Photo from http://www.thegardenglove.com
I no longer have to mow my front yard and it’s wonderful! One problem I had with my front yard is that I could not get grass to grow. The previous summer I tried to revamp the lawn with no luck. I purchased a chemical recommended by a Home Depot employee (I really didn’t want to use it, but I didn’t know any other way). I also bought a large bag of grass seed. The materials ended up costing $80, which is no small amount for that.
Well, it did absolutely nothing, so I wasted a lot of time, money, and thought. The new grass didn’t grow. The chemical just killed what grass was left and allowed weeds to fill in. The weeds grow so vigorously it now had to be mowed more often.
One reason I decided to turn the front lawn into a garden is because of maintenance. You may think, ‘Wouldn’t a garden be more maintenance?’ The maintenance of the lawn was not only trying to keep it lush and green, but also the weekly maintenance of mowing. The problem is that I have a riding lawn mower, and I have gotten stuck trying to get it through the back gate. I’ve also gotten it stuck on a small slope between my yard and my neighbor’s invasive nandina shrub.
I also spent a good while weed eating the whole easment, since I had no other way to cut the
grass weeds there. Needless to say, mowing the front yard wasn’t fun and I’d put it off. So instead, I decided to turn the front yard into something great. Thankfully I was able to get wood chip mulch and cardboard for free to get rid of the lawn for good.
There are several ways to turn your lawn into a garden. It can be done in sections at a time as resources, time, and energy allow.
Steps for A No Lawn Garden
- Have a plan. You want to go ahead and make a full vision as to what you want the garden to look like when it’s done, even if you only take steps at a time. This includes what plants you want, a layout plan, and the steps to get to your final vision. A landscape design company can be hired to help you with this. The layout should consider all plants including trees, evergreens, shrubs, perennials, annual areas, hardscaping such as pathways, slopes, and special design features such as structures, rain gardens or art. It’s bad to just begin cutting away soil without a plan and filling in haphazardly with plants. This will probably cause more work later when you have to redo things such as moving plants.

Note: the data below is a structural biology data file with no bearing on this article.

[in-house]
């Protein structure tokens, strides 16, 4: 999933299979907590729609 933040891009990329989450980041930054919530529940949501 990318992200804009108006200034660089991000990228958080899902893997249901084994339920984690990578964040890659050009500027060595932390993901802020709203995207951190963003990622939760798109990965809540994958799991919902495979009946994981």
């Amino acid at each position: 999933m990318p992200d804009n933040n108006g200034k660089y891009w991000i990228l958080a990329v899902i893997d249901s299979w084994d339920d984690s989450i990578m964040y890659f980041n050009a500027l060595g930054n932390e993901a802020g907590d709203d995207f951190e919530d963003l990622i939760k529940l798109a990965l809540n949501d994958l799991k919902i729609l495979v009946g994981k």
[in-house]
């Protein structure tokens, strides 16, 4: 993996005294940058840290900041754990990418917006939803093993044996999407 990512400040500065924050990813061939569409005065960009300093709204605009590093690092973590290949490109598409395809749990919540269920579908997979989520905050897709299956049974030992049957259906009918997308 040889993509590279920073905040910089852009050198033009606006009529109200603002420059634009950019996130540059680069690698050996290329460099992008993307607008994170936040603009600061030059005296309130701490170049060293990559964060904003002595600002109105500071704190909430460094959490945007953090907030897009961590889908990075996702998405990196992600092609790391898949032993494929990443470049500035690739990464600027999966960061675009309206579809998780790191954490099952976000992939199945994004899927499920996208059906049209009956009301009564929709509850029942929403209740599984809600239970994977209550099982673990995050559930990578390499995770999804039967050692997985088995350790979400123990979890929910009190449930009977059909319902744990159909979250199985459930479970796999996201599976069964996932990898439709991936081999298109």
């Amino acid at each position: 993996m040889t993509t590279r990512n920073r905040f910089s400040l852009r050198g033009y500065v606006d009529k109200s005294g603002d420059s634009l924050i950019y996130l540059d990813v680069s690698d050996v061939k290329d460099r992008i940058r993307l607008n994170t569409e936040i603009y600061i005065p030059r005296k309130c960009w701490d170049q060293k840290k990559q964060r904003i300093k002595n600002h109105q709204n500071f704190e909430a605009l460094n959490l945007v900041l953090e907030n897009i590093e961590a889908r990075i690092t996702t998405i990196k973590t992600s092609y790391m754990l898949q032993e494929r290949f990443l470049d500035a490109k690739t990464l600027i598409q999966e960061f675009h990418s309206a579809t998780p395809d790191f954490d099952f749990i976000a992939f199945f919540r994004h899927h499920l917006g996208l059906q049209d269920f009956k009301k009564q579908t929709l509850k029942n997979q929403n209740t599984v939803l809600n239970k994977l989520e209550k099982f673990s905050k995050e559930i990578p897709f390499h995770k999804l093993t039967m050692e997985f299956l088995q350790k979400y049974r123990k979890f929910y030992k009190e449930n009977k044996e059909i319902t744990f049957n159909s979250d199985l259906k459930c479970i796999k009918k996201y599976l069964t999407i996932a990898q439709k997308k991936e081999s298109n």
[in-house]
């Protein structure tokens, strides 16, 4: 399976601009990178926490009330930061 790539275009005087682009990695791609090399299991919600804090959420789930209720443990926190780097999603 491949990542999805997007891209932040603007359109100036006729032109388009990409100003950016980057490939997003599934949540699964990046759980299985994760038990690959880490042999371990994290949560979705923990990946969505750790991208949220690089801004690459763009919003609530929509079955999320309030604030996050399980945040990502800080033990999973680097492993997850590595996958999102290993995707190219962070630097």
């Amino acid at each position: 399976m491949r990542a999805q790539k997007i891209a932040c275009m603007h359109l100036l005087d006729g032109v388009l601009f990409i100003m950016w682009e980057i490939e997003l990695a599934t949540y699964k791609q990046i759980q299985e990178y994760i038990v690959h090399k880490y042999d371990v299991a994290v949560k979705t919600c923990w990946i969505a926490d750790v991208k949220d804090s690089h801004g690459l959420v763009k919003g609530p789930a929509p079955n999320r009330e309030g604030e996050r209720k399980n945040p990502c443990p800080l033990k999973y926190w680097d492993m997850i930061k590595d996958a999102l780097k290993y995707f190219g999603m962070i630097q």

- Locate Materials. You should have a plan and adequate funds to coordinate with your plan. This includes purchasing materials and getting them onsite when you’ll need them such as plants, mulch, and hardscape materials.
- Chose a Method. There are several methods to turning lawns into gardens.
- 1. You can kill the grass outright with chemicals, but I would advise against this. Sometimes it still comes back, puts poison into the ground (which will be bad for the plants you plan to put in) and you will still have root systems to deal with.
- 2. There is the sheet mulching method which uses layers of organic matter to smother the lawn. I believe this is the best, and is what we did with my lawn. It puts good soil structure back into the ground and really snuffs out the weeds and grass. It also breaks down very easily and once it’s down, there’s no more to do. You can also find cardboard for free from businesses.
- 3. There is also the method of plastic sheeting to kill out the grass. This takes longer than the cardboard mulching method.
- 4. Lastly, there is the dig out the sod with a shovel method. This is best if you’re doing small areas at a time and you want instant results. If the sod is nice it can be reused to fill holes in the yard or low points.
Benefits of turning your lawn into a garden is that you no longer have to mow or weedeat. Which also means not buying gasoline or maintenancing a lawn mower. It reduces air pollution and noise, conserves water, and eliminates the use of lawn chemicals if you used them in the first place.
Once the initial investment is made to turn it into a lawn, there is minimal work. The only maintenance is taking care of the plants, which can turn into a family activity.
It also increases the chance you’ll get to converse more with your neighbors (which turns into networking and opportunities). I’ve met a lot of people in my neighborhood since turning the front yard into a garden.
Lastly, you’ll also be benefiting birds and pollinators by creating this much needed habitat for them.
Here are a few books that will provide useful information on turning your lawn into something awesome.